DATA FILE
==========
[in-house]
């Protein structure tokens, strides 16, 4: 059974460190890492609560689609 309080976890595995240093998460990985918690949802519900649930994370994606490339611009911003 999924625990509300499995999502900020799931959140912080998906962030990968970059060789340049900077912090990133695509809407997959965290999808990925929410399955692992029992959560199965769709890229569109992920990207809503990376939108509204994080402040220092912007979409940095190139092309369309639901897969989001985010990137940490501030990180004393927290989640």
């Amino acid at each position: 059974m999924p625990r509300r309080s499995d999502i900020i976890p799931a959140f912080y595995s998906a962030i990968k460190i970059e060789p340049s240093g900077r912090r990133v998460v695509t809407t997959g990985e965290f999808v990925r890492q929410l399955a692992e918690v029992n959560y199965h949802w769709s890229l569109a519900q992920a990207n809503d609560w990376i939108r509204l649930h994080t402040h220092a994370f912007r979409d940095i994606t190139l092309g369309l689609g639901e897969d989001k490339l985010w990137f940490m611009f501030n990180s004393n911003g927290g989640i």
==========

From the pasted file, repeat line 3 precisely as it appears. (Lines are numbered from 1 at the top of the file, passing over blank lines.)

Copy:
């Amino acid at each position: 059974m999924p625990r509300r309080s499995d999502i900020i976890p799931a959140f912080y595995s998906a962030i990968k460190i970059e060789p340049s240093g900077r912090r990133v998460v695509t809407t997959g990985e965290f999808v990925r890492q929410l399955a692992e918690v029992n959560y199965h949802w769709s890229l569109a519900q992920a990207n809503d609560w990376i939108r509204l649930h994080t402040h220092a994370f912007r979409d940095i994606t190139l092309g369309l689609g639901e897969d989001k490339l985010w990137f940490m611009f501030n990180s004393n911003g927290g989640i």